Harumi Kurihara… My Saviour! (Or, The Art of Simplicity)

Everyday-Harumi-covercoverI thought of an old blog post of mine yesterday, on a book reviewing blog I used to have, Attic Door Loves Books, during my student days, working weekends at Fogarty’s Bookshop. I thought it, now in these desperate times of inflation on the rise, all the more relevant… I hope you will take its sentiments to heart!

Wednesday, March 7, 2012

Harumi Kurihara… My Saviour!

Studies nigh over, I recently took the plunge and moved into my own place after a budget-cutting extended sleepover at my grandparents’. (I’m quite aware that this piece of information makes me sound like a premium loser, but that’s okay. They’re good people. Thanks again, nan & paps!) Considering that I’ll be 28 in a couple of sleeps, you’d think it was about blooming time!

Anyhow, I’ve thus far managed to gather together some beautiful plants for my flat balcony (most of which will have to wait till next month to be paired with actual pots, as it goes), decorative-but-functional kitchenware and a bad-ass Japanese chef’s knife (a knife that slices through butternut like butter, but which, if I’m really honest, I only picked out because it was a lovely turquoise blue). I also have lots of books and CDs. Other than that, the general feel of my new home is minimalist. A TV (sans aerial), a couch that used to be inhabited by my aunt’s dogs, one faded-but-very-comfy pouf, a futon, and a vanity table that appealed to me as a writer’s desk and became my first Grown-Up Purchase*. (While it may look/sound impractical, its close proximity to the ground makes it Just Right for this vertically-challenged lass.) So, slowly but surely, the process of nesting has begun. Well, not so much ‘nesting’ as the making of a space where I can write and read for my personal pleasure and cook, hopefully, for the pleasure of others (and there is pleasure in that for me, too, of course).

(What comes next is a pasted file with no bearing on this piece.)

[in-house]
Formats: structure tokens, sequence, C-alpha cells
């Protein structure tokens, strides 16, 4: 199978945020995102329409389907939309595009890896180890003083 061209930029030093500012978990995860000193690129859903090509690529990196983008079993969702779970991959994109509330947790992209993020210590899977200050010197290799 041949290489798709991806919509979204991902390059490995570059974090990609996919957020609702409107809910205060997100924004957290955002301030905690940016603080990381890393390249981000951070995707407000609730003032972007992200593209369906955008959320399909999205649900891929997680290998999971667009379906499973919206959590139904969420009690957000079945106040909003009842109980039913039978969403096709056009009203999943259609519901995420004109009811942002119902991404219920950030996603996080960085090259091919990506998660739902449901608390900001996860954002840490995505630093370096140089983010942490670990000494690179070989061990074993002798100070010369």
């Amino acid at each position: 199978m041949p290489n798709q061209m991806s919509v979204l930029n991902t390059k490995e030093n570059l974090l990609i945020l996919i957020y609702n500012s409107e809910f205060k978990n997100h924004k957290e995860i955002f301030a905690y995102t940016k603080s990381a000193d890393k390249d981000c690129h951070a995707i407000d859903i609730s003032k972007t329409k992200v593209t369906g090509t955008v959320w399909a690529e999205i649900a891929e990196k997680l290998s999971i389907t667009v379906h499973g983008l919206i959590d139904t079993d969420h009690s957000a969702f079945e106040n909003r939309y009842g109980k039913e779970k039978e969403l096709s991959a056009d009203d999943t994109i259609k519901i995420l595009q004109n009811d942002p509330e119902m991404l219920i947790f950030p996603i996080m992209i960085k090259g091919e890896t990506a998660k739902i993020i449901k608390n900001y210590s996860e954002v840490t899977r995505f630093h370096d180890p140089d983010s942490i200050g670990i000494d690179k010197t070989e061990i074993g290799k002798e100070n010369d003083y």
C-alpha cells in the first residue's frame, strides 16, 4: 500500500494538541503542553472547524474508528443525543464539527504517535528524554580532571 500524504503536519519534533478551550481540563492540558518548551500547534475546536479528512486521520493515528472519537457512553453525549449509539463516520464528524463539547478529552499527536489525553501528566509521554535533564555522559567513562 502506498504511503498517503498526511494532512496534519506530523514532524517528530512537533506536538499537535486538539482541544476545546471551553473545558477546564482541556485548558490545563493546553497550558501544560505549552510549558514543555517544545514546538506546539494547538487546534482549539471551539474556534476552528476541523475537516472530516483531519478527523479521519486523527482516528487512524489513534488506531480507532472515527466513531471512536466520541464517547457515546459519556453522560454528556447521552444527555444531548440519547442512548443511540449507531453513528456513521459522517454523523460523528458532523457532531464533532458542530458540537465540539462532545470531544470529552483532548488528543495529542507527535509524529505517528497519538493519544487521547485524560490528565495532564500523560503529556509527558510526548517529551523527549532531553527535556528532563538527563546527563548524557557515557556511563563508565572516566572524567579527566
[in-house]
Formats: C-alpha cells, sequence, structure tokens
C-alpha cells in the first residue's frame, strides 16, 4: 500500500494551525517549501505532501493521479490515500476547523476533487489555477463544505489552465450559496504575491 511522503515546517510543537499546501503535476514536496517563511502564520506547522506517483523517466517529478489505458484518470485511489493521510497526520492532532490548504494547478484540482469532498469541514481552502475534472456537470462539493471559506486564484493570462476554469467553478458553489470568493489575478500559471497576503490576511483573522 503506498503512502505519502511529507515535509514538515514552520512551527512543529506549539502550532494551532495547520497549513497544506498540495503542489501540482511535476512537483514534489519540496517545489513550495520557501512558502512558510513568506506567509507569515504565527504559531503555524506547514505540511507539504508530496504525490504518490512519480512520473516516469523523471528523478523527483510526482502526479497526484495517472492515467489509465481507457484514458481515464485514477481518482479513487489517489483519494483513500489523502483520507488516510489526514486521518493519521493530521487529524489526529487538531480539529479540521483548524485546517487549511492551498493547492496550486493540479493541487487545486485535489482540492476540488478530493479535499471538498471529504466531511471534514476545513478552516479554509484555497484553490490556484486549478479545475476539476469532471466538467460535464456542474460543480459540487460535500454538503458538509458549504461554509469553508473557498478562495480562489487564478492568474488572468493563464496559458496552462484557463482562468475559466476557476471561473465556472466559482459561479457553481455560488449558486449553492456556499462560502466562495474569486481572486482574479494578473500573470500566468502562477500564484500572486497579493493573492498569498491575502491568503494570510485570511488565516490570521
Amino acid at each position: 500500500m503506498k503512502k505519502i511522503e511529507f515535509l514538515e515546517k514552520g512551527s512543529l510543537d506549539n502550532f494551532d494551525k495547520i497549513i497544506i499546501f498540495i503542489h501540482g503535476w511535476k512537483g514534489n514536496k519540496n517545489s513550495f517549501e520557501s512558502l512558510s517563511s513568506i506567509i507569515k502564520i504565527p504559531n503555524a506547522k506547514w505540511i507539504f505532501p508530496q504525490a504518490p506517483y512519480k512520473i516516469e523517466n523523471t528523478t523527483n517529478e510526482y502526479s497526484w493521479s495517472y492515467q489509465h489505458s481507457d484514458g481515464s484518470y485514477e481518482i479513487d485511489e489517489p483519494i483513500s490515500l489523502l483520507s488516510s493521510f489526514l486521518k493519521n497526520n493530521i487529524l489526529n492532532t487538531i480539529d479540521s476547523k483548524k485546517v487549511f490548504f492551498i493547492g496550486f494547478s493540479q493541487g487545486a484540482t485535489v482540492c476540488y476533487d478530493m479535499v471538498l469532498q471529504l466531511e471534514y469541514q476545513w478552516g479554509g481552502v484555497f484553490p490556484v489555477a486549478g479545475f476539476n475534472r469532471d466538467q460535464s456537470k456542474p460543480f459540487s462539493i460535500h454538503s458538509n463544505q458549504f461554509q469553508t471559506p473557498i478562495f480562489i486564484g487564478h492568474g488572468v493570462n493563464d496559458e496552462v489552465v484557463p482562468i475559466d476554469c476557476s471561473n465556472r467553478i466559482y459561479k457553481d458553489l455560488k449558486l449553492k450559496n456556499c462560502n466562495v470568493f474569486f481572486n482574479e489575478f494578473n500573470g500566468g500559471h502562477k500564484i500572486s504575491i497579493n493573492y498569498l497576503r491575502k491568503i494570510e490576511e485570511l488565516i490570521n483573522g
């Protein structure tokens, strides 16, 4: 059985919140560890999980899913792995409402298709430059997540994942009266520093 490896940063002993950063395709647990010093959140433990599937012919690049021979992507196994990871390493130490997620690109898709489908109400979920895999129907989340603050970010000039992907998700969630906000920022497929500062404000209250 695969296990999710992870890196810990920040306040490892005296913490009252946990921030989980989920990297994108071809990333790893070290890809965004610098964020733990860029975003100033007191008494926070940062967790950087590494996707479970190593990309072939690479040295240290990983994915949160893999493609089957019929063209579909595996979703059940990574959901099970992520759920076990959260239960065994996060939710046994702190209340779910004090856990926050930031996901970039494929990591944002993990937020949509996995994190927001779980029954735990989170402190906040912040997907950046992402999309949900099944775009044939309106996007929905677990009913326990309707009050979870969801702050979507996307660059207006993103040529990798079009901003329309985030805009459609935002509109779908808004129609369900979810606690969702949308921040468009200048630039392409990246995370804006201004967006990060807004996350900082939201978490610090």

But whatever you call it, it can be an at times daunting task. There’s the dustpan and broom you only realise you need when you’re using your index finger to pick up all the little shards from the smashed wineglass your inebriated friend just let fly. And then there’s the shiny-apple-red KitchenAid that parades itself in front of you every time you visit @Home, flaunting a price tag you know to be well WELL outside your monthly income. I know I sound like I’m whining here (and that’s because I am) but before you’ve locked peepers with that hunk of handsome metal and its whipping/juicing/blending/extrapolating/atomising facilities, be forewarned: Your panty lining might just evaporate*. No jokes.